By Kenn Taylor
The Liverpool Biennial, now in its sixth incarnation, is the largest festival of contemporary art in the UK. It’s a huge undertaking and the extent of the festival can only really be appreciated by walking around it. Every two years the city is literally filled with art in every conceivable place. Virtually every medium is represented by hundreds of artists from all corners of the globe. Although the Biennial opened 3 weeks ago, it continues until 28 November, so there’s still plenty of time to visit.
The core of the Biennial is the International exhibition, programmed by a myriad of curators to a singular theme, which this year is Touched. The festival’s stated intention this time around is to showcase contemporary art that can transcend boundaries; culture, language, and identity. You can read more about this in our current issue, with a Q&A from Lorenzo Fusi, curator of Liverpool Biennial.
Bluecoat, the city’s oldest and most diverse arts centre, is a great place to start. Some works hit home, like Nicholas Hlobo’s Ndize, an enchanting, engulfing and tactile installation that highlights the Biennial’s ability, at its best, to transform the city’s spaces and visitors’ perceptions. However, The Biennial doesn’t manage to completely escape from Liverpool’s stereotypes, and Daniel Bozhkov’s Music Not Good For Pigeons, is an uncomfortable amalgamation of football, The Beatles and political militancy.
Tate Liverpool, usually the only Biennial venue to charge entry, is free this year. Upon entering Magdalena Abakanowicz’s Embryology, a large collection of different sized textile “rocks”, there’s a visually pleasing sensation which emerges and the installation invites touch. Unfortunately, because it’s now accessioned in the Tate collection, we can only look; a great disappointment to the children (and adults) who want to run and play on it. In the main gallery, Jamie Isenstein’s furniture and flame installation Empire of Fire explores the spaces between sculpture and performance. I found Isabel and Alfredo Aquilizan’s model boat-building project with local community groups, Passage, incredibly interesting and I liked the fact that the artists are inviting visitors to participate in thier artwork.
This year Open Eye Gallery focuses on three works by Swedish artist, Lars Laumann. The new commission, Helen Keller, is multi-layered and complex but ultimately its considerable length does not affect viewers in the same way as Morrissey Foretelling the Death of Diana (2006), which manages to be equal parts engaging, amusing and thought-provoking.
FACT, frequently Liverpool’s most radical arts institution, houses two of the best works in the Biennial this year. Gallery 1 contains a recreation of Tehching Hsieh’s One Year Performance 1980 – 1981 (Time Clock Piece), which consists of portraits of the artist on single frame of 16mm film. The artist woke-up on the hour, every hour, every day, for one year to punch a time clock. Often documentation of performance can be boring, but this piece is both aesthetically arresting and emotionally moving, as the thousands of images and clock cards Hsieh used demonstrate his commitment are laid out across the gallery. This is serious performance art.
Yves Netzhammer’s Dialogical Abrasion is also showing. It’s an installation that transforms the gallery into an uncanny, fractured environment; part Ghost Train, part Alice in Wonderland, part Michel Gondry outtake. Heightened by an accompanying animation and jarring sound and lighting effects, the work makes you question your perceptions, and despite its alienating effects, you’re compelled to stay to explore its many different layers and moods.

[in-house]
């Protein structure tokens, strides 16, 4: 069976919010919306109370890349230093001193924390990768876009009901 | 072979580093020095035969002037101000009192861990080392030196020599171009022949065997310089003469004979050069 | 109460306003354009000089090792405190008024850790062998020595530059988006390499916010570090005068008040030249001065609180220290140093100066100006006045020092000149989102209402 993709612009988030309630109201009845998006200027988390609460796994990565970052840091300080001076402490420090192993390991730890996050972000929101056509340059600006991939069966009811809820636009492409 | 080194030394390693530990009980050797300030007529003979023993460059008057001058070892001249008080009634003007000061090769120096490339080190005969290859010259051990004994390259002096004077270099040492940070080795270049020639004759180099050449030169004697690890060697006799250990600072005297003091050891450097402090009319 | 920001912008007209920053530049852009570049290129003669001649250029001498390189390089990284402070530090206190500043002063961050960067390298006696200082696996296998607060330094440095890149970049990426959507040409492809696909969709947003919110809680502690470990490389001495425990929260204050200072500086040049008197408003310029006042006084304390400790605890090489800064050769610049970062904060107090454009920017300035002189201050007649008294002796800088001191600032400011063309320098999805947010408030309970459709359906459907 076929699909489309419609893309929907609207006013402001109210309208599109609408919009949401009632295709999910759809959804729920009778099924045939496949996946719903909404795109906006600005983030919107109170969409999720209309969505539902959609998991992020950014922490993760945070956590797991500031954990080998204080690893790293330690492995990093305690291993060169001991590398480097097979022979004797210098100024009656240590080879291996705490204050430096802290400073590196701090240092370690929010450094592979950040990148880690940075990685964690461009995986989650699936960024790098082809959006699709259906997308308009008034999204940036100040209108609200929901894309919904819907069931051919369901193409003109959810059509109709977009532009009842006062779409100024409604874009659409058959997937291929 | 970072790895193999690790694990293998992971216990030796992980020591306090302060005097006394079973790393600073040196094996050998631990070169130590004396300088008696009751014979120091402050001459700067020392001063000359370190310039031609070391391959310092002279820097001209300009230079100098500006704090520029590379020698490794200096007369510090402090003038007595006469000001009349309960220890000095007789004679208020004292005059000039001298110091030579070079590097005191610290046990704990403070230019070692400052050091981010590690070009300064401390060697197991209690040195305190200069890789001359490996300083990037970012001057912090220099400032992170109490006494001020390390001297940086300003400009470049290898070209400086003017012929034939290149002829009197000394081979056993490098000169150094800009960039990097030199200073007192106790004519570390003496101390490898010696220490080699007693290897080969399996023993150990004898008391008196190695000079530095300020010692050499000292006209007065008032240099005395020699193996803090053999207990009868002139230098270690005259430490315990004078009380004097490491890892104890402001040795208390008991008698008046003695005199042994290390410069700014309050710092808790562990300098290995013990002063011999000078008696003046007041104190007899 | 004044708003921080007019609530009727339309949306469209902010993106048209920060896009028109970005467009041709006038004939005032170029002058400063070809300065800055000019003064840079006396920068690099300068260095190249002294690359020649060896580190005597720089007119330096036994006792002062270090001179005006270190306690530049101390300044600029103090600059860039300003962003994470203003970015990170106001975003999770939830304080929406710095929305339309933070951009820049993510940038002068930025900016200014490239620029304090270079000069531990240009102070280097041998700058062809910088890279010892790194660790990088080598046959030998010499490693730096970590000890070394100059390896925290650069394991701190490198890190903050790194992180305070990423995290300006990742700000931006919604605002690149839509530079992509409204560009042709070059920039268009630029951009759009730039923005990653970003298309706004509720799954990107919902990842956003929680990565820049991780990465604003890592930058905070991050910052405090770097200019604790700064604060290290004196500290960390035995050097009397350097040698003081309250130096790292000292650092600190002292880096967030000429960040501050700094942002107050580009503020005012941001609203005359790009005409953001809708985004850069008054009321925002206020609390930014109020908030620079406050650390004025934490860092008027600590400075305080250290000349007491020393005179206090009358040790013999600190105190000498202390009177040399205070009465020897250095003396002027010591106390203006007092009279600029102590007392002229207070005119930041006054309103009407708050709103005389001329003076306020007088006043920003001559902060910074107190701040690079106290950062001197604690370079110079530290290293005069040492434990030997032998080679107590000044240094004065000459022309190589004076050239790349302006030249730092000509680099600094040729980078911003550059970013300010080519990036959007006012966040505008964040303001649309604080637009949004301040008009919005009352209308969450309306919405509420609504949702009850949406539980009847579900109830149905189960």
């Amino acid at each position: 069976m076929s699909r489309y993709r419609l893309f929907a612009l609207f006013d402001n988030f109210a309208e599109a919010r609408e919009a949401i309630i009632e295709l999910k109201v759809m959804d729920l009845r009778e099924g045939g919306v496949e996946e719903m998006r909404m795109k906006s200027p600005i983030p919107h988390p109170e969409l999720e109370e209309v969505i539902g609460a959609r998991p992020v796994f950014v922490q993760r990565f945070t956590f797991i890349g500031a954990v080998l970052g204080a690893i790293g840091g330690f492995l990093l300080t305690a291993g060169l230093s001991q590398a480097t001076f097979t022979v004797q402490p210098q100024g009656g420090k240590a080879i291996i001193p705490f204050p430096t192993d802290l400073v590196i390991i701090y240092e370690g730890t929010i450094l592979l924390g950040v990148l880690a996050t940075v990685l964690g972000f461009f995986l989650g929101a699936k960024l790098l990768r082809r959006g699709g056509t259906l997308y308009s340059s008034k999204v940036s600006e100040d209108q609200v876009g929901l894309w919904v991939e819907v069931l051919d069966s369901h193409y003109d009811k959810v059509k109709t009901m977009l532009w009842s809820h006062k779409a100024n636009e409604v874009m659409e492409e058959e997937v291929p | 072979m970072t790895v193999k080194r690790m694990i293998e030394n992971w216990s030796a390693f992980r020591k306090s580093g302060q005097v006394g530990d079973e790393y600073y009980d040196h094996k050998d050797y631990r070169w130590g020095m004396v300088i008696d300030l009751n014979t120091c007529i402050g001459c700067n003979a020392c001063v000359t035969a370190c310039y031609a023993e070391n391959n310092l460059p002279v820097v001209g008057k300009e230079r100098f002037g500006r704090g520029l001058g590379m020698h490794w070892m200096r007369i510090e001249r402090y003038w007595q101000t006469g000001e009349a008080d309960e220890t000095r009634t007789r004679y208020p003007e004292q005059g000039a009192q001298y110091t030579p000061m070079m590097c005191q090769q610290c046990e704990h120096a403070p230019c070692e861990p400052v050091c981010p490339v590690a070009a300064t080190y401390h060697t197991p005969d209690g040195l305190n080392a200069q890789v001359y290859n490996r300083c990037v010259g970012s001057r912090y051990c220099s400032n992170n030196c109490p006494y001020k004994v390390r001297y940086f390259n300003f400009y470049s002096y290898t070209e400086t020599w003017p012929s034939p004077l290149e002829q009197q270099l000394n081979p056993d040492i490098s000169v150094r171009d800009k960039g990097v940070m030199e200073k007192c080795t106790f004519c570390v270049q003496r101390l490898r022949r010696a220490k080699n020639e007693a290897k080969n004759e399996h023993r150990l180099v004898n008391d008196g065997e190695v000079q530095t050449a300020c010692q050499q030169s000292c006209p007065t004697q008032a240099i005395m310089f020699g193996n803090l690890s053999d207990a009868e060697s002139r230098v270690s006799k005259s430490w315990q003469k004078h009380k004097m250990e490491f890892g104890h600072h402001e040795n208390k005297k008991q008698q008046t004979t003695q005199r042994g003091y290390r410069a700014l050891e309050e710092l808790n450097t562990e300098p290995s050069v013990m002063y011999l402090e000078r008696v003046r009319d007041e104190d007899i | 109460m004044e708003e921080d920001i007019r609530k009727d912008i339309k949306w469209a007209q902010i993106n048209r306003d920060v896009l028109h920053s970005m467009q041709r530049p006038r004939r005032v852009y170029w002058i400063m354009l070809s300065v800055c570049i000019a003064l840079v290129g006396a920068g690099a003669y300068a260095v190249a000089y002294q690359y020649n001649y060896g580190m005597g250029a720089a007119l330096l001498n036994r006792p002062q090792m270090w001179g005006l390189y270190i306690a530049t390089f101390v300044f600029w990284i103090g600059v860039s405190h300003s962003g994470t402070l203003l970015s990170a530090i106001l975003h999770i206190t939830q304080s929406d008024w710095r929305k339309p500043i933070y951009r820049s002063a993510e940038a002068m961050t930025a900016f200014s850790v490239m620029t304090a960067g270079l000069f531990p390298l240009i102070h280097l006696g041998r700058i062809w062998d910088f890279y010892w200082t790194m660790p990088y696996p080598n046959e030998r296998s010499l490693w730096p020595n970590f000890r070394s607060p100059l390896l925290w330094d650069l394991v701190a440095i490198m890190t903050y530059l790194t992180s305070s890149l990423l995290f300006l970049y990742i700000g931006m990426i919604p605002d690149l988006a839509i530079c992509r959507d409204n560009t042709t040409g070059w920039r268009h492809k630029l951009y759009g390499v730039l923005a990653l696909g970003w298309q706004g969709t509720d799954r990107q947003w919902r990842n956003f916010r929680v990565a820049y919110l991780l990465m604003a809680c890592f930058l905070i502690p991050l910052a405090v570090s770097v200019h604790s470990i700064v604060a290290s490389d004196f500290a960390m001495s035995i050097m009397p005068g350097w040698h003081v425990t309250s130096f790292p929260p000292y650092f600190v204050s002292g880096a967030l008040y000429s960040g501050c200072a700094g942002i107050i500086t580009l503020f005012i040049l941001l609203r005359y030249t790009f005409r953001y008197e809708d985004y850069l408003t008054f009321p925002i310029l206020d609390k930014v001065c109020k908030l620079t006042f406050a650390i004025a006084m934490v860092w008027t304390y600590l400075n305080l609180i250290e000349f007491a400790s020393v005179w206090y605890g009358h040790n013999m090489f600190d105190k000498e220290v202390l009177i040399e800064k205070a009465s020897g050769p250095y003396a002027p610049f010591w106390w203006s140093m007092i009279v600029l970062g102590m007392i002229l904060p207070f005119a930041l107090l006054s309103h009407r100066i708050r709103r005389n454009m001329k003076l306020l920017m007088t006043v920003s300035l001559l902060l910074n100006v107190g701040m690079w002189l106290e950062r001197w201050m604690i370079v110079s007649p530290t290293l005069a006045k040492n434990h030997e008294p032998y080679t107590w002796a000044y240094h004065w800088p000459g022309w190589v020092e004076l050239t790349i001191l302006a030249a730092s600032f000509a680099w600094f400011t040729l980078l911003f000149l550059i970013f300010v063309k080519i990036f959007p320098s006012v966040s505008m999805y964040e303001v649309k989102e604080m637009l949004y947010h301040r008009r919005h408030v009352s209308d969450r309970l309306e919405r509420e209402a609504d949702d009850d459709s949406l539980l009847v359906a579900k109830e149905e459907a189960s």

One of the hallmarks of the Biennial is its utilisation of the city’s abandoned and forgotten spaces. The focus this year is the former Rapid Hardware store on Renshaw Street, which is the Biennial’s Visitor Centre and main hub. There are some gems the building, and it’s worthwhile taking the time to explore. Showing for the first time in the UK is Ryan Trecartin’s Trill-ogy Comp (2009). The work is a trio of garish videos filled with extreme characters sliding through increasingly acute situations. The films are placed throughout the labyrinth of empty corridors of the shop’s basement, creating a throughout-provoking and unsettling experience.
Elsewhere, in the former Scandinavian Hotel, Alfredo Jarr’s We Wish to Inform You That We Didn’t Know, is an uncompromising account of the genocide in Rwanda. This work serves as a reminder that sometimes the unvarnished truth is the most moving thing of all.
For almost as long as there has been a Biennial, there has been an alternative fringe. Uniting under the moniker The Independents,this initiative has seen most of the city’s major independent arts collectives come together under a new banner called The Cooperative. Taking over another abandoned shop, this venue serves as a temporary gallery and event space, as well as a central showcase for the exhibitions in each of the group members’ galleries.
Outside of the main Biennial there are dozens of other exhibitions, events and initiatives which link to it. Despite pulling in all sorts of different directions, there’s something admirable about the fact that, somehow, it all comes together, and this critical mass of art in a relatively small city has to be appreciated. For every action of the Biennial there is a reaction and Liverpool, never a city to have anything imposed upon it, becomes a hotbed of competing creative voices shouting to be heard. I can’t see it working in any other city in the UK.
So, why not go find out it you can be “touched” – visit this year’s Biennial. Continuing until 28 November, visit www.biennial.com to download a free map and information.
Ryan Trecartin, Trill-ogy Comp, 2009
Images Courtesy of Liverpool Biennial 2010
Photos taken by Alex Wolkowicz